Hello World Excel – Your First User Defined Function (UDF) in Microsoft Excel

 

In this tutorial, I’ll show you guys how to create a UDF (User Defined Function). Before I start, why do we need UDFs? Excel already has a lot of functions such as SUM, AVG and UPPER. Can’t we use those? The canned functions are great. They will take you far but they fall short when doing complicated tasks. At that point, you’ll have to create your own. There are different ways to create UDFs by using VBA code. For this tutorial, we’ll go a step further. We’ll use an open source 3rd party library called Excel DNA. I love the sound of DNA, so without further ado, let’s have some fun.

Prerequisites for this project:

Step 1) Launch Visual Studio and create a Class Library Project called HelloUDF. Make sure you select C# as a language.

Picture of how to create a visual studio project add-in for Microsoft Excel

Create a visual studio project

Step 2) Rename the default class “Class1.cs” created by Visual Studio to HelloWorld.cs

Change the class name

Step 3) Open Package Manager Console

Step 4) Install the package Excel-DNA. Type “Install-Package Excel-DNA” and hit Enter.

Step 5) If the installatoin worked, you should see a couple of files in your solutoins.

5.1) A file called [ProjectName]-AddIn.dna. In my case its HelloUDF. If you selected a different name in step 1, your dna will be different.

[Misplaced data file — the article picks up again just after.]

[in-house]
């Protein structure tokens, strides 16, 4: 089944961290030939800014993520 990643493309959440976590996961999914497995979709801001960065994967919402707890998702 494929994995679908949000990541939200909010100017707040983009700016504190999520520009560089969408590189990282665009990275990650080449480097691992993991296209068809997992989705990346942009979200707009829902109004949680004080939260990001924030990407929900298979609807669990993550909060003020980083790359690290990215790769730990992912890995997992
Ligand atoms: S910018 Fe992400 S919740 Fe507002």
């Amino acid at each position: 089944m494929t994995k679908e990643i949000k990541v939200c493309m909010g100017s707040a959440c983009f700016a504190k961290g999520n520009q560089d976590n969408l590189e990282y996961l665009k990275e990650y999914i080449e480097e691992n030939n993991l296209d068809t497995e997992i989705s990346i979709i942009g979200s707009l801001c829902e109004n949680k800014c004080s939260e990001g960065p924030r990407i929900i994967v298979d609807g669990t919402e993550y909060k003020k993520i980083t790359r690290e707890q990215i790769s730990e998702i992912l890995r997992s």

5.2) Under references, you should see a file called ExcelDna.Integration.

Step 6) Open HelloWorld.cs and add the following lines of code.

6.1) using ExcelDna.Integration; //Add this at the top next to other using statements
6.2) change public class HelloWorld to public static class HelloWorld
6.3) Inside the class HelloWord, created a method called HelloWorld(). Add the following lines of code
[ExcelFunction(Name = “HeloWorld”)]
public static string HeloWorld()
{
return “Hello Excel”;
}

Step 7) Run the solution (Click on the green play button). If everything went right, Excel should automatically open and you will be able to use your newly created UDF.

To use it, type =HelloWorld() and Excel should populate your cell with “Hello Excel”;

 

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